Past efforts to use gamification to nudge corporate travellers into making specific decisions never really took off.
But with sustainability top-of-mind for many companies, the concept could be revived as businesses look for ways to reduce their carbon footprint.
In this article by Linda Fox, which first appeared on PhocusWire, our very own Chief Operating Officer, David Bishop, shares his thoughts on the potential gamification has to help change business travellers’ behaviour toward greener travel solutions.
GBTA research from earlier this year reveals 88% of the business travel sector sees addressing climate as the top priority. In addition, 80% of companies surveyed already have a sustainability program or sustainability team.
While carbon reduction efforts are already in play at many large corporations, one area, or “black box,” companies have less insight around is what an employee’s carbon footprint is as they move through cities.
To help push employees into making more sustainable transport decisions while commuting or on the road, mobility platform Iomob is launching its WheelCoin app, which rewards employees for making greener choices.
The concept is modelled on the popularity of “move2earn” projects, such as SweatCoin and Step’N, that reward consumers for exercise.
Boyd Cohen, co-founder and chief executive of Iomob, says: “The big black box for companies is how employees move around cities, how much emissions are generated by coming to and from the office and when traveling to other cities for work and once they’re there.
“They know about flights, but the rest of mobility on the ground they have no knowledge about. The idea is not to penalise an individual employee but create some transparency around and knowledge for the company around the overall emissions from employee mobility to get them thinking about how they can encourage employees to move more sustainably.”
The app also serves as a way for companies to demonstrate their green credentials, which helps with attracting and retaining talent, Cohen says.
App users earn WheelCoin by opting for lower-carbon options. A single WheelCoin equals 1kg of carbon avoided, and users can see how much carbon they have avoided over the course of the day.
The gamification element allows users to compete with others via leaderboards that display who is saving the most emissions in a city or at a club, for example.
To earn WheelCoin, users must buy or earn an NFT with the tokens available for various types of bikes, trains and other modes of transport.
“The app detects movement and triangulates data to detect and validate what mode of mobility you are using. We detect walking, biking, public transport, trains, car and planes, but we’re not rewarding cars and planes because they’re not low carbon,” Cohen says.
“If you want to create an engaging way to nudge people to go green, you need to make it fun, you need to do things to stimulate people to want to earn more so they actually change their behaviour.”
David Bishop, chief operating officer of Gray Dawes Group, a U.K.-based travel management company, sees the potential.
“… using this concept from a green angle looks like a smart and enduring way to do the right thing. The environmental concern of flying is not going away and will only get greater as Gen Z’s voices become more prominent in the debate,” he says.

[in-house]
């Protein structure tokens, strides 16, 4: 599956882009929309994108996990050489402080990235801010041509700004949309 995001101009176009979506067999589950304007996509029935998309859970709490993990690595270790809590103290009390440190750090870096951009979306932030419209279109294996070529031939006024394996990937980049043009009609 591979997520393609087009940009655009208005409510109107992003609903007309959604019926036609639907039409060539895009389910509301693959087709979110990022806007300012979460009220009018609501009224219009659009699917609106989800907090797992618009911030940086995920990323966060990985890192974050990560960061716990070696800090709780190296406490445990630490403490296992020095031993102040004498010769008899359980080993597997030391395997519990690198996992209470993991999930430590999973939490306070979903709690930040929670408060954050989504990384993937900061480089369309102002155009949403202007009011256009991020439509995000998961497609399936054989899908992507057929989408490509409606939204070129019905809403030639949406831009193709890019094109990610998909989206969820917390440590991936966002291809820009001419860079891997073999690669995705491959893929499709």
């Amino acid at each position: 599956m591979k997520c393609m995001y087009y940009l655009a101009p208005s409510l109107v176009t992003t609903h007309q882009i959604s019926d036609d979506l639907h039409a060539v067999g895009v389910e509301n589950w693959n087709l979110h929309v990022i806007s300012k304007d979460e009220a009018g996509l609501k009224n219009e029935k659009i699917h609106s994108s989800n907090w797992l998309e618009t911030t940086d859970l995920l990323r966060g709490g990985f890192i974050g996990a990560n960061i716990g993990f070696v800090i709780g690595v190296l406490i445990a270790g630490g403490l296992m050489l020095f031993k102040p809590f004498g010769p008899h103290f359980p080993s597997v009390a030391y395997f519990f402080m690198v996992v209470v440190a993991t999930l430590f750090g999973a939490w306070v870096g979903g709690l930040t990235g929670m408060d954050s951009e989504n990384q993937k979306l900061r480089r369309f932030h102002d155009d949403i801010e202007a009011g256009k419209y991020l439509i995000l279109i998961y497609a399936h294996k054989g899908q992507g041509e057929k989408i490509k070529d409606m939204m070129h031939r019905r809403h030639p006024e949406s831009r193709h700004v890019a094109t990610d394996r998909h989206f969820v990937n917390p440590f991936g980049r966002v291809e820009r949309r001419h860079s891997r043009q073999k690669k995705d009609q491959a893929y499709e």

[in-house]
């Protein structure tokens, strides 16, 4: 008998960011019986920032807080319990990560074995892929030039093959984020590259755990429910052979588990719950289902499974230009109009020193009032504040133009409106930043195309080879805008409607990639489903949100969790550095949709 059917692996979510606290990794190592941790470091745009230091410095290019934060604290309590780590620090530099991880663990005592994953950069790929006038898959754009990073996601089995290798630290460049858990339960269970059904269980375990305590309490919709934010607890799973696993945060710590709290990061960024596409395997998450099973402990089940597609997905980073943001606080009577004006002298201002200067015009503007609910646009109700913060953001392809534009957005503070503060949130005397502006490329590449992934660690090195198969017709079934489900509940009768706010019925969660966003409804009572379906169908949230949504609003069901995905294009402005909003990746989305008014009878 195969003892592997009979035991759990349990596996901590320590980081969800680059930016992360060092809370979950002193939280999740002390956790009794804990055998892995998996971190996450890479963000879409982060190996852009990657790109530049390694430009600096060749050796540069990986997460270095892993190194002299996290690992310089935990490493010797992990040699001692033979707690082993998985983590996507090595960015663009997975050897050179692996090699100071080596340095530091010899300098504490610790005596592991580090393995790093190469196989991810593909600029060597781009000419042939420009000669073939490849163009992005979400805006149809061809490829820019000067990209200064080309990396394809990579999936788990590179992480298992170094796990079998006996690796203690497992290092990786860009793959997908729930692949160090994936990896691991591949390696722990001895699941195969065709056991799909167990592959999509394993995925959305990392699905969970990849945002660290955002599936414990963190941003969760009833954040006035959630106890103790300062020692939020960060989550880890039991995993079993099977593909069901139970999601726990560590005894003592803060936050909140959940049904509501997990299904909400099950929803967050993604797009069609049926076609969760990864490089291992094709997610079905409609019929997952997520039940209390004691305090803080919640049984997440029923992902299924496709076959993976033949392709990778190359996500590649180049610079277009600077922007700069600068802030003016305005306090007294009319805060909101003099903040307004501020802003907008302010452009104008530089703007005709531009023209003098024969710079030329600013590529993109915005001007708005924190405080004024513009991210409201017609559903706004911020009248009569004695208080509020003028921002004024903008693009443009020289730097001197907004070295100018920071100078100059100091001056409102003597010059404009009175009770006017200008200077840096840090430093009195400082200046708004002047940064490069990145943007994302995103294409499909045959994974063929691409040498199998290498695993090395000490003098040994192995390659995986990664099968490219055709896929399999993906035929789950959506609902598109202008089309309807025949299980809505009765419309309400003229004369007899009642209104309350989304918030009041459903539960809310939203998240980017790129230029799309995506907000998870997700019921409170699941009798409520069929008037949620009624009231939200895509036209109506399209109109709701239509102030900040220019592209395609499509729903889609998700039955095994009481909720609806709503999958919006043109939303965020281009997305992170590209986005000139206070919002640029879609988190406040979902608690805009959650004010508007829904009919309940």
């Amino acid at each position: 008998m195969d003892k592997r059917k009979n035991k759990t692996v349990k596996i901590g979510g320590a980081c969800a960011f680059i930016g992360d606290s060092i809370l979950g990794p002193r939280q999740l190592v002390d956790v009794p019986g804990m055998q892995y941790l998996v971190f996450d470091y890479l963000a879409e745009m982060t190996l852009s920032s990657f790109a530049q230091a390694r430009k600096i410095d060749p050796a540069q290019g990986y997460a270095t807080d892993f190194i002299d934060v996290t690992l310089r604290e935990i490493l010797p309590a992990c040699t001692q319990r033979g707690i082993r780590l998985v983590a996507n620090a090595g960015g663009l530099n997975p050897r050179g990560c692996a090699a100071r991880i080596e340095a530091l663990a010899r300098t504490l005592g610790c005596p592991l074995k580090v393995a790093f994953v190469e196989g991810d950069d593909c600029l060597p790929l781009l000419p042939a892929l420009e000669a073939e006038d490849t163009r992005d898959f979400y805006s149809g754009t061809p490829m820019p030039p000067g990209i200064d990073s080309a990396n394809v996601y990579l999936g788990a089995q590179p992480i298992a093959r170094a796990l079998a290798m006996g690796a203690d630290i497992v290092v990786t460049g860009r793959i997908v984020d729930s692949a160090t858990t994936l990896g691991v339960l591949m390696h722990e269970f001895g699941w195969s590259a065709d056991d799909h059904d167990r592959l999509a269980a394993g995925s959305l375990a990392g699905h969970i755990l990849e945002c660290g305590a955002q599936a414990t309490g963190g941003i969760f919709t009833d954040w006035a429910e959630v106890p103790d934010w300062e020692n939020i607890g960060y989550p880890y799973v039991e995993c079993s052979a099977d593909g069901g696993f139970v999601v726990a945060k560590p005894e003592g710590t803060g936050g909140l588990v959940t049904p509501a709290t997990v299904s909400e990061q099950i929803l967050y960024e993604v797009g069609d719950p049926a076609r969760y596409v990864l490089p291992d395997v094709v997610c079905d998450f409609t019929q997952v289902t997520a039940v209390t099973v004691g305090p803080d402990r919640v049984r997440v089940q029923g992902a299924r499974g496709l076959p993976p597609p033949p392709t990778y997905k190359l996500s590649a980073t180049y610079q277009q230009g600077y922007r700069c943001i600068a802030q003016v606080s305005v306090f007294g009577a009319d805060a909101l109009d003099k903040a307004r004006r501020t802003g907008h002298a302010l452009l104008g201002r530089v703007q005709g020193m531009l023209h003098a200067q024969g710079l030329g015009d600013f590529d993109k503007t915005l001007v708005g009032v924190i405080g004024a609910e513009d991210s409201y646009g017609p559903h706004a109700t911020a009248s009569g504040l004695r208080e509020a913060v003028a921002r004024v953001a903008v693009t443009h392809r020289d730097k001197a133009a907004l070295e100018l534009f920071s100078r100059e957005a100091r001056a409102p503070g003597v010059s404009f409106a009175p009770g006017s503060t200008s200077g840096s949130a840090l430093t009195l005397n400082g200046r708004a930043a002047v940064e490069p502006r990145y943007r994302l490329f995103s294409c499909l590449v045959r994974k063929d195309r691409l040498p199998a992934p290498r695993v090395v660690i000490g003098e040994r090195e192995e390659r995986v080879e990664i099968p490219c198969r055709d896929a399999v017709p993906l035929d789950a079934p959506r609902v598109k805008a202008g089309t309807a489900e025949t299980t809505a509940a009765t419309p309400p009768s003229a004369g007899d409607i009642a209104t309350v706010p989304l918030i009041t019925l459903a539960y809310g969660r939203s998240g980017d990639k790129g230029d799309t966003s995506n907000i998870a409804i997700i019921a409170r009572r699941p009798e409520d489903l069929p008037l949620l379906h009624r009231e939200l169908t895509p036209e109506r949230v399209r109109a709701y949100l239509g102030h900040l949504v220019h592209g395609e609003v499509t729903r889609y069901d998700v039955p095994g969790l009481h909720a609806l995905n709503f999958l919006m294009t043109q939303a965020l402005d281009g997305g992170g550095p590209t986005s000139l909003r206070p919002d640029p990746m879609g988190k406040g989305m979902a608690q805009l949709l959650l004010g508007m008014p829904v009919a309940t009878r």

“We have one client who we met this week, and their new policy is focused on environmental impact and they are debating a ‘leader board’ per department/project for environmental impacts. It’s an odd one as some departments/projects will require more travel than others – but it’s then about using this as a baseline to take data based on travel choices (mode/aircraft) types into the future.”
In addition to the corporate travel use case, Iomob also sees potential in partnering with airlines to build WheelCoin into existing loyalty programs.
“With a commercial airline, one of the things on the table is a branded WheelCoin app. Could an airline have its own ground mobility loyalty program built off our green mobility gamification scheme? Airlines are trying to figure out how they can be part of the low-carbon economy given that there’s only so much they can reduce emissions from the planes themselves,” Cohen says.
“Is there a path for creating some kind of exchange between an interoperable ground mobility loyalty program and an airline loyalty program? It’s a better way than doing just carbon offsets.”
The WheelCoin initiative also plays into Iomob’s own strategy going forward, with Cohen insisting the development is a “powerful synergy” between WheelCoin and the Iomob mobility platform.
“Within 2023 we will be injecting the Iomob network inside the WheelCoin app. It’s fundamental to our business and revenue, but it’s actually what will make it really sustainable long-term. And the economy of the app will work better when you can earn WheelCoin not just for doing good things but also earn more for actually booking green mobility inside the app,” he says.
“So, the incentive scheme will evolve, and we believe WheelCoin will become what we call our demand partner. We think it will be our largest demand partner for the Iomob mobility network.”
He adds that going B2C via WheelCoin means the company is no longer constrained by waiting for the industry to form partnerships.
“We can go big and go fast and it allows us to accelerate our vision of being the world’s largest mobility network.”
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